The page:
Other Interactions

Food Interaction
Interferes with calcium absorption

Dosage

Oral
Replacement therapy in adrenocortical insufficiency
Adult: 20-30 mg daily in 2 divided doses.
Child: 400-800 mcg/kg/day, in 2-3 divided doses.

Intravenous

As supplement in adrenal insufficiency during minor surgery under general anaesthesia
Adult: In patients taking >10 mg of prednisolone or its equivalent by mouth daily. 25-50 mg at induction. Resume with usual oral corticosteroid after surgery.

Intravenous
As supplement in adrenal insufficiency during moderate or major surgery
Adult: In patients taking >10 mg of prednisolone or its equivalent by mouth daily. Usual oral corticosteroid dose on the morning of the surgery followed by 25-50 mg at induction, then similar doses of hydrocortisone tid for 24 hours after moderate surgery or 48-72 hours after major surgery. Resume oral therapy once injections are stopped.

Intravenous
Acute adrenocortical insufficiency
Adult: 100-500 mg 3-4 times/24 hr according to the severity of the condition and patient response. Fluids and electrolytes should be administered as needed to correct any metabolic disorder. Doses may also be given via IM inj but the response may be slower.
Child: <1 year: 25 mg; 1-5 years: 50 mg; 6-12 years: 100 mg. Fluids and electrolytes should be administered as needed to correct any metabolic disorder. Doses may also be given via IM injection but the response may be slower.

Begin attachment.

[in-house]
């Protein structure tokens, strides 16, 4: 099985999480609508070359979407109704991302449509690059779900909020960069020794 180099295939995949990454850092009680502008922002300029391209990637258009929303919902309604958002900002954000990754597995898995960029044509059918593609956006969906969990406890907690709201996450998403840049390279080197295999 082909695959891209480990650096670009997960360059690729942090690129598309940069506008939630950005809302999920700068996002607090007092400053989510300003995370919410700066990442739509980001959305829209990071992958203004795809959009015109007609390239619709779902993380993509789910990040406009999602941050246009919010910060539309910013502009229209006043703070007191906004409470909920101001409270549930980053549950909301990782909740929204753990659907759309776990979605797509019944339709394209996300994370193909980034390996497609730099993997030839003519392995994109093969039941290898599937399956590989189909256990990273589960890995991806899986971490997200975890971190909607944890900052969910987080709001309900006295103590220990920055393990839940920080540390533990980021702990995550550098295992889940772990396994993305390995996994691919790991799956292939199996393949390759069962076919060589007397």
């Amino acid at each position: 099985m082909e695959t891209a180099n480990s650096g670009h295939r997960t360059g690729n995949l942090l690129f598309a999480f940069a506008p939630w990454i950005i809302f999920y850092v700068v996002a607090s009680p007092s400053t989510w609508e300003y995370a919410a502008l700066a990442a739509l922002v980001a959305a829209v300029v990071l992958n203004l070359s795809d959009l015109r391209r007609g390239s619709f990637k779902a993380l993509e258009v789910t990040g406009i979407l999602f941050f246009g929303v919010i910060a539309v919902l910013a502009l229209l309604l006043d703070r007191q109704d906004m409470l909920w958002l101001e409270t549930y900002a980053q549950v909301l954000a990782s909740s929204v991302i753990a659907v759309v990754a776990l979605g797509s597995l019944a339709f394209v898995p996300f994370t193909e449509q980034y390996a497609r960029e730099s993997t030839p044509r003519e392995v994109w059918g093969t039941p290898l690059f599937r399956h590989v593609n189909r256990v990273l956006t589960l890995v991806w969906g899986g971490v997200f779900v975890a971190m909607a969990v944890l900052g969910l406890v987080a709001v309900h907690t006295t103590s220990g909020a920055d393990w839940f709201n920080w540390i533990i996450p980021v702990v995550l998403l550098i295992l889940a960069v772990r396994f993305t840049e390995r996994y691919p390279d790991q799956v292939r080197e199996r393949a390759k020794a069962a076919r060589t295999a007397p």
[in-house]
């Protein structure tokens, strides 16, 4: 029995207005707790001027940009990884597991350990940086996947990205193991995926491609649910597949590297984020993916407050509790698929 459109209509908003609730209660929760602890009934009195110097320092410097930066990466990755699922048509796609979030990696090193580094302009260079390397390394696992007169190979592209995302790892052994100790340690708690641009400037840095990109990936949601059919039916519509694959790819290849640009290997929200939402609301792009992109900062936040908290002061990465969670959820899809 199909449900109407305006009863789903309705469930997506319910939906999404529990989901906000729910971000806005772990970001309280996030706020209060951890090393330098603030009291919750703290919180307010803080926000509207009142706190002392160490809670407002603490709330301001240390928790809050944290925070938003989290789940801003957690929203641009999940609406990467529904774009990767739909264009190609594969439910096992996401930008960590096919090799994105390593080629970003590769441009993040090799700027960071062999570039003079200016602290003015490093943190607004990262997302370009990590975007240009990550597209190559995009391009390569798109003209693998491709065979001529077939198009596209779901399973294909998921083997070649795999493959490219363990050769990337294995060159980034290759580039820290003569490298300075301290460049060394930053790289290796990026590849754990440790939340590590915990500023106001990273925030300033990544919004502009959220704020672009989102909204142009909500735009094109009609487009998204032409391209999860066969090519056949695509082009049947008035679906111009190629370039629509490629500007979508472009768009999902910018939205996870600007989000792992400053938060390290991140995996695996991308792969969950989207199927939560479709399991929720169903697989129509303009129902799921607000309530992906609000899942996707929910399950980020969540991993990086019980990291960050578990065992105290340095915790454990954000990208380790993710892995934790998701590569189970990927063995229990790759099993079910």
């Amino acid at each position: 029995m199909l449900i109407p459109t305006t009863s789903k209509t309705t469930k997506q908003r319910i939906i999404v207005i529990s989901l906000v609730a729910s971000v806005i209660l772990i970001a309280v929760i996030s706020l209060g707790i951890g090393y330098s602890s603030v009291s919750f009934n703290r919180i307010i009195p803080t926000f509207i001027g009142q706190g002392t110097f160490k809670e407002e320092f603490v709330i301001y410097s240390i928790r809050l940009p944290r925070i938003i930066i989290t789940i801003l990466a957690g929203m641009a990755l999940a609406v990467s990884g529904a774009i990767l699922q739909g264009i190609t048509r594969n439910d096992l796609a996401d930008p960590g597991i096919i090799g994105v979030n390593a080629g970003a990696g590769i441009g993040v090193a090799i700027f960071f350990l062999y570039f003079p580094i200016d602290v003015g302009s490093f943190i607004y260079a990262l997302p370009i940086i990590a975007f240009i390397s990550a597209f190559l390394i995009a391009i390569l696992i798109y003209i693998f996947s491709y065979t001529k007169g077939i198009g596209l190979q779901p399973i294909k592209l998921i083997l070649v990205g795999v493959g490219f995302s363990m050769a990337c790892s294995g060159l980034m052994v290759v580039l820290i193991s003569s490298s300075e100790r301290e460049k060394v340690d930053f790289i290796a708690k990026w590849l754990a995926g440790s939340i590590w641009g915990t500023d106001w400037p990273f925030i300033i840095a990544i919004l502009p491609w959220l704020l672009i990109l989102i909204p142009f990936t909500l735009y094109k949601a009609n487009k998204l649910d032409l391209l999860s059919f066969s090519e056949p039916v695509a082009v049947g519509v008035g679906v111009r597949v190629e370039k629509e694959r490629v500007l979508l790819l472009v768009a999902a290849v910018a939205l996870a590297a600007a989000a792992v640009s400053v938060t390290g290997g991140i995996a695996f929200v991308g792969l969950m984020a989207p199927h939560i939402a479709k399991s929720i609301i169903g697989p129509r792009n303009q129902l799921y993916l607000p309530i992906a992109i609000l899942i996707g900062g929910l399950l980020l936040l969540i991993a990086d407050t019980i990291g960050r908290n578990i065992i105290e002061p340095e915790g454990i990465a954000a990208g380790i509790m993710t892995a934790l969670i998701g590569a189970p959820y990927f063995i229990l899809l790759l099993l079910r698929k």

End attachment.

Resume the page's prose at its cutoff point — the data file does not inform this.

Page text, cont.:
Topical/Cutaneous
Corticosteroid-responsive dermatoses
Adult: Apply a 0.1-2.5% cream/ointment/lotion onto affected area.

Intra-articular
Joint inflammations
Adult: As acetate: 5-50 mg depending on size of affected joint.

Injection
Soft tissue inflammation
Adult: As Na phosphate or Na succinate esters: 100-200 mg as local injection.

Food(before/after)

Should be taken with food

List of Contraindications

Hydrocortisone and Pregnancy

Caution when used during pregnancy

Category C: Either studies in animals have revealed adverse effects on the foetus (teratogenic or embryocidal or other) and there are no controlled studies in women or studies in women and animals are not available. Drugs should be given only if the potential benefit justifies the potential risk to the foetus.

in 1st trimester.

Category D: There is positive evidence of human foetal risk, but the benefits from use in pregnant women may be acceptable despite the risk (e.g., if the drug is needed in a life-threatening situation or for a serious disease for which safer drugs cannot be used or are ineffective).

Hydrocortisone and Lactation

Caution when used during lactation

Hydrocortisone and Children

Children may absorb proportionally larger amounts of topical corticosteroids and thus be more susceptible to systemic toxicity. Observe growth and development of infants and children on prolonged therapy.

Hydrocortisone and Geriatic

May require lower doses

Hydrocortisone and Other Contraindications

Viral/fungal infections, tubercular or syphilitic lesions, bacterial infections unless used in conjunction with appropriate chemotherapy.

Storage

Injection
Store at 15-30°C.

Intra-articular
Store at 15-30°C.

Intravenous
Store at 15-30°C.

Oral
Store at 15-30°C.

Topical/Cutaneous
Store at 15-30°C.

Lab interference

Injection
Store at 15-30°C.

Intra-articular
Store at 15-30°C.

Intravenous
Store at 15-30°C.

Oral
Store at 15-30°C.

Topical/Cutaneous
Store at 15-30°C.